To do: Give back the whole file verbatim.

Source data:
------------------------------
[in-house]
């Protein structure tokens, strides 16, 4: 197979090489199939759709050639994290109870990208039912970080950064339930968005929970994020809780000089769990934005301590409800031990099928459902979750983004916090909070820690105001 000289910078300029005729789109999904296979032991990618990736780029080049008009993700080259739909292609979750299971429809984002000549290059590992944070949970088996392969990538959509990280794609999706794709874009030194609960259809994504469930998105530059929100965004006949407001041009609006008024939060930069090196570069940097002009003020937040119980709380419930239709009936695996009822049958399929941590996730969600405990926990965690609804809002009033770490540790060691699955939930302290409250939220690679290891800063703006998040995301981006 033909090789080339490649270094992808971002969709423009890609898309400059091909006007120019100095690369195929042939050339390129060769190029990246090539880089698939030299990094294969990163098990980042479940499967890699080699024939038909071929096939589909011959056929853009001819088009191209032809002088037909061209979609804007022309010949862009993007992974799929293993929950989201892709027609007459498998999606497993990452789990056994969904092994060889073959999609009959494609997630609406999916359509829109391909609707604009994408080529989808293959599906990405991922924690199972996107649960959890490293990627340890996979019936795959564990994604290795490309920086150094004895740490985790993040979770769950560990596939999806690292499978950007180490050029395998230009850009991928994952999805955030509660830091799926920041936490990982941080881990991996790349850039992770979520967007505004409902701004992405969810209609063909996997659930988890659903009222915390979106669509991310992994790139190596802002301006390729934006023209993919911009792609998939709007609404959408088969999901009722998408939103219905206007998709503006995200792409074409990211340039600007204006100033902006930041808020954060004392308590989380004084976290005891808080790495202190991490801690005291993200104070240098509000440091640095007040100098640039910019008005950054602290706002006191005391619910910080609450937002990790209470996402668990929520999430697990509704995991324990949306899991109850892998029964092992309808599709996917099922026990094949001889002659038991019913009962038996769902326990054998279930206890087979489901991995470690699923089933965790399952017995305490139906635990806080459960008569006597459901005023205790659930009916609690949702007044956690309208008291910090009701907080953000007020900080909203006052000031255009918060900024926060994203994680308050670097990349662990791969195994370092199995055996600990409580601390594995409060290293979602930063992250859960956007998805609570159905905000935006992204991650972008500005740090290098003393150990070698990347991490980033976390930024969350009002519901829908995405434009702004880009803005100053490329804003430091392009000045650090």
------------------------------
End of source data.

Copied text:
[in-house]
């Protein structure tokens, strides 16, 4: 197979090489199939759709050639994290109870990208039912970080950064339930968005929970994020809780000089769990934005301590409800031990099928459902979750983004916090909070820690105001 000289910078300029005729789109999904296979032991990618990736780029080049008009993700080259739909292609979750299971429809984002000549290059590992944070949970088996392969990538959509990280794609999706794709874009030194609960259809994504469930998105530059929100965004006949407001041009609006008024939060930069090196570069940097002009003020937040119980709380419930239709009936695996009822049958399929941590996730969600405990926990965690609804809002009033770490540790060691699955939930302290409250939220690679290891800063703006998040995301981006 033909090789080339490649270094992808971002969709423009890609898309400059091909006007120019100095690369195929042939050339390129060769190029990246090539880089698939030299990094294969990163098990980042479940499967890699080699024939038909071929096939589909011959056929853009001819088009191209032809002088037909061209979609804007022309010949862009993007992974799929293993929950989201892709027609007459498998999606497993990452789990056994969904092994060889073959999609009959494609997630609406999916359509829109391909609707604009994408080529989808293959599906990405991922924690199972996107649960959890490293990627340890996979019936795959564990994604290795490309920086150094004895740490985790993040979770769950560990596939999806690292499978950007180490050029395998230009850009991928994952999805955030509660830091799926920041936490990982941080881990991996790349850039992770979520967007505004409902701004992405969810209609063909996997659930988890659903009222915390979106669509991310992994790139190596802002301006390729934006023209993919911009792609998939709007609404959408088969999901009722998408939103219905206007998709503006995200792409074409990211340039600007204006100033902006930041808020954060004392308590989380004084976290005891808080790495202190991490801690005291993200104070240098509000440091640095007040100098640039910019008005950054602290706002006191005391619910910080609450937002990790209470996402668990929520999430697990509704995991324990949306899991109850892998029964092992309808599709996917099922026990094949001889002659038991019913009962038996769902326990054998279930206890087979489901991995470690699923089933965790399952017995305490139906635990806080459960008569006597459901005023205790659930009916609690949702007044956690309208008291910090009701907080953000007020900080909203006052000031255009918060900024926060994203994680308050670097990349662990791969195994370092199995055996600990409580601390594995409060290293979602930063992250859960956007998805609570159905905000935006992204991650972008500005740090290098003393150990070698990347991490980033976390930024969350009002519901829908995405434009702004880009803005100053490329804003430091392009000045650090």